Ankle sprains can occur in 3 key areas of the ankle. The outside, inside and across the top of the ankle. An injury to the inside of the ankle and commonly a sprain to the large Deltoid ligament, and an injury across the top of the ankle is commonly known as a Syndesmosis sprain.These 2 injuries are not as common as an injury to the outside of the ankle, however they are associated with a longer return to sport.
This page will focus on the outside of the ankle sprain, which is commonly known as a lateral ankle sprain.There are 3 ligaments on the outside of the ankle, they are called Anterior talofibular (ATFL), Calcaneofibular (CFL) and Posterior talofibular ligaments (PTFL). The ATFL is the most common ligament associated with a lateral ankle sprain, however it is common for the CFL to be involved alongside it.
Lateral ankle sprains are common in most change of direction sports. These can include soccer, AFL, football, basketball, volleyball, netball, gymnastics and dance to name a few.
Mechanism of injury
A lateral ankle sprain normally occurs after an acute event. During this event the foot normally rolls in and down, known as an inversion episode. These injuries can be both contact and non-contact. The most common mechanisms of injury are while changing direction at high speed or landing on an object such as an opposition’s foot while landing from a jump.
Key Assessments Required:
A thorough clinical assessment from your Physiotherapist is required to diagnose an ankle sprain. Your Physiotherapist will conduct an in-depth interview combined with a physical exam to diagnose your ankle sprain. The physical assessment will include tests that assess your ankle range of motion, strength, balance and ligament integrity. Further investigations such as an X-Ray or MRI are sometimes required, however, this depends on the individual case, these investigations are used to support the clinical assessment. Your Physiotherapist is able to refer you for these investigations if clinically appropriate.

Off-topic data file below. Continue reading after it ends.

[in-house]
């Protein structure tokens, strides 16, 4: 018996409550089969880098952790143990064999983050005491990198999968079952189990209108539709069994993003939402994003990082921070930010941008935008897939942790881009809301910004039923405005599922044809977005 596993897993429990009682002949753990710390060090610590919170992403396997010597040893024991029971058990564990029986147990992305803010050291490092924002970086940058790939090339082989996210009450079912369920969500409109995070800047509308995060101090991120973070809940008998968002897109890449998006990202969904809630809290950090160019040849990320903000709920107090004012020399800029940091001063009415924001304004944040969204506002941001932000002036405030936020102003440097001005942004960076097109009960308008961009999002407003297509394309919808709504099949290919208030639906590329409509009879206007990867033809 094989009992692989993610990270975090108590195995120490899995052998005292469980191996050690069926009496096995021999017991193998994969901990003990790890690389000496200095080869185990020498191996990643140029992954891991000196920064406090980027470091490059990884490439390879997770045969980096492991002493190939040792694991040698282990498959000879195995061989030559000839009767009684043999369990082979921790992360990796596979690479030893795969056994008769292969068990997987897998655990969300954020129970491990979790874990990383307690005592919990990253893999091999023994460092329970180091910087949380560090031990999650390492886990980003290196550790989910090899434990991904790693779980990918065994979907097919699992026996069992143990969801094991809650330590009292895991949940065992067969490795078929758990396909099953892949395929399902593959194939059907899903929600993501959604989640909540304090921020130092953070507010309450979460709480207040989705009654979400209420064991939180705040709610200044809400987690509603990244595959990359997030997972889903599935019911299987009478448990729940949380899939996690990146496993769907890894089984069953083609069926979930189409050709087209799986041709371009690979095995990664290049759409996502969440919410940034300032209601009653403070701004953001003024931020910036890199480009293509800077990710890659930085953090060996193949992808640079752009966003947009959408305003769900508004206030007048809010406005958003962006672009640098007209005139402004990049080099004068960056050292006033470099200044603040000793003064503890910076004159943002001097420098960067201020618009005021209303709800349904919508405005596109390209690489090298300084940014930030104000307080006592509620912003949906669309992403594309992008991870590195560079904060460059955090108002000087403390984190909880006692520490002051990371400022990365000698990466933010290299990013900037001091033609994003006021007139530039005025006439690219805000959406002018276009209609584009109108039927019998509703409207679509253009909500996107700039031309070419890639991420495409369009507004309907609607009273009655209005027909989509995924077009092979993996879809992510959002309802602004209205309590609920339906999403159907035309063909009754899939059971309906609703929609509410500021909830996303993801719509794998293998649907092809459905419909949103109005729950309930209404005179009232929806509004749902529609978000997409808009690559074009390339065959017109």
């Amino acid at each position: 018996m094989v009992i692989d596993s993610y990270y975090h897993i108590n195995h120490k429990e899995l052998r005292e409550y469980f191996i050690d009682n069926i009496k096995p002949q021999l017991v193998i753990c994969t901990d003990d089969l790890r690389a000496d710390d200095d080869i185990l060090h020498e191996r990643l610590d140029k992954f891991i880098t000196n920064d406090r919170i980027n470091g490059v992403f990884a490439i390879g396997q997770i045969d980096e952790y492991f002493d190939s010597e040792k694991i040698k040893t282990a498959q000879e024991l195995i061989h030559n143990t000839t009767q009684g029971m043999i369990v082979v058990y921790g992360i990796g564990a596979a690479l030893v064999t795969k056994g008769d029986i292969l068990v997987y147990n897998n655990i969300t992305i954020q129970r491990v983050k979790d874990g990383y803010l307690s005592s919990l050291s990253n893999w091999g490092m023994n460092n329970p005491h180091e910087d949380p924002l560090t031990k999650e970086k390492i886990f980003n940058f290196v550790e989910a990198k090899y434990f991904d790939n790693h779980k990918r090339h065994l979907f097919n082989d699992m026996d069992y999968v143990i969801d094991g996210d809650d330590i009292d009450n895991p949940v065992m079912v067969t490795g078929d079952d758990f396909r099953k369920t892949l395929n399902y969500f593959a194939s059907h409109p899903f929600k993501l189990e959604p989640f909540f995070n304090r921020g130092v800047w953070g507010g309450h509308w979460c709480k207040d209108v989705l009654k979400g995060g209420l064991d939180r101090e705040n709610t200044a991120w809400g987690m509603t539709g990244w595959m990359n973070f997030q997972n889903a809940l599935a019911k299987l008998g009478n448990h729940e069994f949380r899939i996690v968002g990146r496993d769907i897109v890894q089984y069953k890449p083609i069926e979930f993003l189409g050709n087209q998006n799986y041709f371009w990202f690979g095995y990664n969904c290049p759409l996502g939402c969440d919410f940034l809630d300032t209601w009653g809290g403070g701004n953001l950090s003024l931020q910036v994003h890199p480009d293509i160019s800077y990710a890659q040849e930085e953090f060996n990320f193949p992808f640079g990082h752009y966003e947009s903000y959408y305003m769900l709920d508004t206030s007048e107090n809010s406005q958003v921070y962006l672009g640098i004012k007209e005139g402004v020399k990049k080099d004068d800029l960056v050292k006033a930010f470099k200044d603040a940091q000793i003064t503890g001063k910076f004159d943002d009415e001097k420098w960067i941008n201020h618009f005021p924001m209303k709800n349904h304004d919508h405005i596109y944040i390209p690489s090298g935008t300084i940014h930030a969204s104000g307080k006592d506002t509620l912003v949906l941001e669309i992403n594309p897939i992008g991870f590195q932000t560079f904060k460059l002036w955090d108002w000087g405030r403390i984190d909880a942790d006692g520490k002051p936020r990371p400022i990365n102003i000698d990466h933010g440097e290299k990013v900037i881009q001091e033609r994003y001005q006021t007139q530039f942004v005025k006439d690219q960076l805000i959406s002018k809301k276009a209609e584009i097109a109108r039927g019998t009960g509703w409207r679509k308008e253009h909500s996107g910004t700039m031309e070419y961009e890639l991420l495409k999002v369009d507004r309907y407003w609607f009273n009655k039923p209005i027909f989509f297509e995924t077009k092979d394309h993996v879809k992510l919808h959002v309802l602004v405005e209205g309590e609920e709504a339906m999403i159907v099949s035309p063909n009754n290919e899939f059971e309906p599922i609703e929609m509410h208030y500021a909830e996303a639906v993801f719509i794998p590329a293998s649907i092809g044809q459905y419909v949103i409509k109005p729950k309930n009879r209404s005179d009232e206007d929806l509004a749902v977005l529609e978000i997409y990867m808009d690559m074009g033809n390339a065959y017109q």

Evidence-based treatment/management required
Your Physiotherapist at Coast Sport will provide you with a high level rehabilitation plan which will include the following:
- Pain/Swelling management strategies.
- Early immobilisation: This can include tape, brace, boot or crutches depending on the severity of the ankle sprain
- Exercise plan to regain functional deficits in the following areas:
- Range of motion
- Return to sport planning
Return to Play / Prognosis:
Returning to sport from an ankle sprain is multifactorial. A criteria-based rehabilitation plan is used. A criteria based rehabilitation plan is as follows:
- Settle acute pain
- Regain function on day-to-day tasks
- Straight line running
- Planned change of direction
- Unplanned change of direction
- Non-contact training (modified training)
- Contact training (full training)
- Match play
Running alongside this criteria-based return to sport plan is accompanied by a minimum 6-week rehabilitation program. If return to sport is achieved in less than 6 weeks, this rehabilitation plan should continue for a minimum 6 weeks. If high-level rehabilitation is not completed, athletes have up to a 60% chance of suffering from recurrent sprains.
Ankle taping or bracing is recommended for 6 months post-injury to help reduce the risk of recurrent sprains which can lead to chronic ankle instability.